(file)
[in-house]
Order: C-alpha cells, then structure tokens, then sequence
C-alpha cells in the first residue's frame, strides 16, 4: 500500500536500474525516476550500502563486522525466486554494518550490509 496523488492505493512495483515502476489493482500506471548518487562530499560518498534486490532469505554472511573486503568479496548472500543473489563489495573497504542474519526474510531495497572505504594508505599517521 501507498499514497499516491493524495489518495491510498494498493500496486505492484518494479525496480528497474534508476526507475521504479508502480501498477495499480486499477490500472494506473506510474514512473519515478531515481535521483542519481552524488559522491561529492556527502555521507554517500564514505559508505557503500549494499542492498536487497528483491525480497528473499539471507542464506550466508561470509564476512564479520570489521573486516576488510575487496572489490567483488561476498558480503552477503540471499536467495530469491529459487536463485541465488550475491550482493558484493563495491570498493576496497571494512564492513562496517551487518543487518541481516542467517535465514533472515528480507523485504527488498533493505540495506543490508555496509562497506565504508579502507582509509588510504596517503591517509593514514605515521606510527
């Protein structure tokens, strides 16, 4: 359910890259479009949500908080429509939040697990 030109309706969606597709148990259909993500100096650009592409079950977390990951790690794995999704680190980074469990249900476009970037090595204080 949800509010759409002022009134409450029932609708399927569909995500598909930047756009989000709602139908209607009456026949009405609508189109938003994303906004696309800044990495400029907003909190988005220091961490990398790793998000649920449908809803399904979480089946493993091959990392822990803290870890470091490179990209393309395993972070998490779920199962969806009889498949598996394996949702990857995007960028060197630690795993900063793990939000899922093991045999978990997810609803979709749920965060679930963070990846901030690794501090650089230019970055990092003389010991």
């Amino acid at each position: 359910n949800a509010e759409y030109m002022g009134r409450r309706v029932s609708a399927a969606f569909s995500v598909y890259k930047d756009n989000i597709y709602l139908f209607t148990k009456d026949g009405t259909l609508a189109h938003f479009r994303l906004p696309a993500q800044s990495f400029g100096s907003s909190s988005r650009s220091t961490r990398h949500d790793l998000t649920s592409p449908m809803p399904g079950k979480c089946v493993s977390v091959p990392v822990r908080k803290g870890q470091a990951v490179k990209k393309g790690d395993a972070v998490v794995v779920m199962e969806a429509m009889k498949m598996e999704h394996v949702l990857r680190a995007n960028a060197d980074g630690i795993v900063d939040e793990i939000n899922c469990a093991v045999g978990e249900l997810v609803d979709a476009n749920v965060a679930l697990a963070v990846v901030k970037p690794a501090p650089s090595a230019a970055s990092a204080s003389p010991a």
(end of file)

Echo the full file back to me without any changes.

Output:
[in-house]
Order: C-alpha cells, then structure tokens, then sequence
C-alpha cells in the first residue's frame, strides 16, 4: 500500500536500474525516476550500502563486522525466486554494518550490509 496523488492505493512495483515502476489493482500506471548518487562530499560518498534486490532469505554472511573486503568479496548472500543473489563489495573497504542474519526474510531495497572505504594508505599517521 501507498499514497499516491493524495489518495491510498494498493500496486505492484518494479525496480528497474534508476526507475521504479508502480501498477495499480486499477490500472494506473506510474514512473519515478531515481535521483542519481552524488559522491561529492556527502555521507554517500564514505559508505557503500549494499542492498536487497528483491525480497528473499539471507542464506550466508561470509564476512564479520570489521573486516576488510575487496572489490567483488561476498558480503552477503540471499536467495530469491529459487536463485541465488550475491550482493558484493563495491570498493576496497571494512564492513562496517551487518543487518541481516542467517535465514533472515528480507523485504527488498533493505540495506543490508555496509562497506565504508579502507582509509588510504596517503591517509593514514605515521606510527
């Protein structure tokens, strides 16, 4: 359910890259479009949500908080429509939040697990 030109309706969606597709148990259909993500100096650009592409079950977390990951790690794995999704680190980074469990249900476009970037090595204080 949800509010759409002022009134409450029932609708399927569909995500598909930047756009989000709602139908209607009456026949009405609508189109938003994303906004696309800044990495400029907003909190988005220091961490990398790793998000649920449908809803399904979480089946493993091959990392822990803290870890470091490179990209393309395993972070998490779920199962969806009889498949598996394996949702990857995007960028060197630690795993900063793990939000899922093991045999978990997810609803979709749920965060679930963070990846901030690794501090650089230019970055990092003389010991």
């Amino acid at each position: 359910n949800a509010e759409y030109m002022g009134r409450r309706v029932s609708a399927a969606f569909s995500v598909y890259k930047d756009n989000i597709y709602l139908f209607t148990k009456d026949g009405t259909l609508a189109h938003f479009r994303l906004p696309a993500q800044s990495f400029g100096s907003s909190s988005r650009s220091t961490r990398h949500d790793l998000t649920s592409p449908m809803p399904g079950k979480c089946v493993s977390v091959p990392v822990r908080k803290g870890q470091a990951v490179k990209k393309g790690d395993a972070v998490v794995v779920m199962e969806a429509m009889k498949m598996e999704h394996v949702l990857r680190a995007n960028a060197d980074g630690i795993v900063d939040e793990i939000n899922c469990a093991v045999g978990e249900l997810v609803d979709a476009n749920v965060a679930l697990a963070v990846v901030k970037p690794a501090p650089s090595a230019a970055s990092a204080s003389p010991a």